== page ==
abused children -the forgotten voice in privacy

Yesterday, a 36 year old man was prosecuted for sex offences in the United Kingdom. 

You’ll find quality reporting on the case in the local Eastern Daily Press

He pleaded guilty to intentionally causing or inciting boys to engage in sexual activity, blackmail, intentionally causing children to look at sexual images and intentionally facilitating the sexual exploitation of children by sending on images of those children. 

His name was David Nicholas Wilson and he pretended to be a teenage girl while grooming 51 boys aged from 4 (four) to 14 (fourteen). The NCA fear that his victims may actually number as many as 500 in the UK and abroad. 

This crime type is what we know in the trade as Online Sexual Coercion and Extortion of Children (OSCE) but the press generally simplify it to “Sextortion”.  There is a great detailed explainer on the Europol site here.

The thing about this crime type is that the multiplier effect of ICT allows one offender to contact thousands of children knowing that a percentage of them will respond and engage.  In this case his preferential target was young boys so most likely he was operating on gaming platforms before bouncing the ones who responded onto other platforms.

Now, while I do not have any knowledge of this case apart from the newspaper articles, I have read that the offender was traced because Facebook found abusive images, while scanning their network, that had been shared by young users to an apparent teenage girl; saw them for what they were and reported that to the National Centre for Missing and Exploited Children (NCMEC) in the USA. They passed the Cybertip to the National Crime Agency in the UK, who got a warrant to search the house of the offender and put him before the courts.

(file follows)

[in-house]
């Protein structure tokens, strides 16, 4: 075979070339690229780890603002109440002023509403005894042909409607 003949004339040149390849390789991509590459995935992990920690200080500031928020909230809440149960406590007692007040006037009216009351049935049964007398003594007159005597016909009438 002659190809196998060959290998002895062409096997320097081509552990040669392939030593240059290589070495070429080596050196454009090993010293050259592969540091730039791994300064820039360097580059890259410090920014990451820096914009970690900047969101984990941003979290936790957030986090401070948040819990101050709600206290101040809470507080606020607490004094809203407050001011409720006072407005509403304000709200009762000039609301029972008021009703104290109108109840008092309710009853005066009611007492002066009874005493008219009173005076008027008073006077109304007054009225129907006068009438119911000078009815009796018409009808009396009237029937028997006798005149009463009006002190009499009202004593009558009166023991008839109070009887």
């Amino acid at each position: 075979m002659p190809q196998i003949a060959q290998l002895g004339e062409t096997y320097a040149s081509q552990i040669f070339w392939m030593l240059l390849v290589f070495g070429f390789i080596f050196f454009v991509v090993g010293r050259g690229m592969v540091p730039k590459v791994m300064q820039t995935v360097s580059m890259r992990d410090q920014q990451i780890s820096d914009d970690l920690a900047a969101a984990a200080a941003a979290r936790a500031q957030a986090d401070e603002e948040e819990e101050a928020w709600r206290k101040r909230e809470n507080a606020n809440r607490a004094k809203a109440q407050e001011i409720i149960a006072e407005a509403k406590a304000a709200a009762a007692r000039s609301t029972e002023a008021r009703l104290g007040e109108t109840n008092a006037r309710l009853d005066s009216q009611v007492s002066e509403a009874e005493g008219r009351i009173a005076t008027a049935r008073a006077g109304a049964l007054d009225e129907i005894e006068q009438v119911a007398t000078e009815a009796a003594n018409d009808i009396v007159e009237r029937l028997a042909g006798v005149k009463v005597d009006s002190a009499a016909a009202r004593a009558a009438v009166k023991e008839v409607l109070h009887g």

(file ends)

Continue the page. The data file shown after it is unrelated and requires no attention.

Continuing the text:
NCMEC processes millions (6 zeros!) of these Cybertips every year from companies such as Microsoft, Google, Facebook, Yubo, Snapchat etc. and forwards them to law enforcement all over the globe for assesment and action where appropriate.

The above process is currently under threat from two directions:

  • The introduction of end to end encryption by Facebook on their messenger product

Safety –v Privacy is a complex area of society that needs proper, respectful and holistic debate. 

The 51 real life boys he abused should be more than a footnote in that debate.  It cannot just be an inconvenient truth to be brushed aside by privacy advocates and activists who rightly claim that all communications should be private. 

I fundamentally agree but argue that there is a difference between #privacy and #encryption.

There must be a middle ground where society can protect children and other vulnerable people from criminals like David Nicholas Wilson.

Please sign the petition

the derogation – a summary

This is an explainer the derogation being sought by the European Commision to Articles 5(1) and 6 of the ePrivacy Directive about to be updated by the Electronic Communication Code.  It’s a little technical and lawyerly but then all good legislation is.  This is my understanding of it and is subject to change since I’m not a lawyer.

The ePrivacy directive was issued in 2002 and with GDPR needed updating and this happened in 2018 as the European Electronic Communication Code.  It is a directive and all member countries must transpose it – make it law in their countries.  Failure to do this can result in legal action.

Now, countries had two years to transpose it and so all of the provisions of the EECC kick in on the 21st December 2020.  Definitions of electronic communications services and privacy will change and will include what are called “number-independent interpersonal communications services”.  This will include webmail, messaging services and IP telephony.  Essentially, therefore companies (such as Facebook, Google, Microsoft et al. who are now doing voluntary actions to find, report and remove Child Sexual Abuse Material and to find Groomers within their networks would run the risk of exposure to prosecution if they continued.